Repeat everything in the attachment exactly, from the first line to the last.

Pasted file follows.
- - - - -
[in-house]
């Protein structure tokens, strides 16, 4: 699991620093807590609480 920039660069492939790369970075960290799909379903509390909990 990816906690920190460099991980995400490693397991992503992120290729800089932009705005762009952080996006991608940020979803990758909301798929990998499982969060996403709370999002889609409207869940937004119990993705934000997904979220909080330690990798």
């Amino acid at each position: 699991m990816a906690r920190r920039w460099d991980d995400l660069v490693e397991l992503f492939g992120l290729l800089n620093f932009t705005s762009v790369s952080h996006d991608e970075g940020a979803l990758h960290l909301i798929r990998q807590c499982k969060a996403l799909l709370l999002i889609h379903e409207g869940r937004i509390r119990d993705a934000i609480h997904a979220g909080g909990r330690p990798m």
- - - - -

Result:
[in-house]
């Protein structure tokens, strides 16, 4: 699991620093807590609480 920039660069492939790369970075960290799909379903509390909990 990816906690920190460099991980995400490693397991992503992120290729800089932009705005762009952080996006991608940020979803990758909301798929990998499982969060996403709370999002889609409207869940937004119990993705934000997904979220909080330690990798």
């Amino acid at each position: 699991m990816a906690r920190r920039w460099d991980d995400l660069v490693e397991l992503f492939g992120l290729l800089n620093f932009t705005s762009v790369s952080h996006d991608e970075g940020a979803l990758h960290l909301i798929r990998q807590c499982k969060a996403l799909l709370l999002i889609h379903e409207g869940r937004i509390r119990d993705a934000i609480h997904a979220g909080g909990r330690p990798m």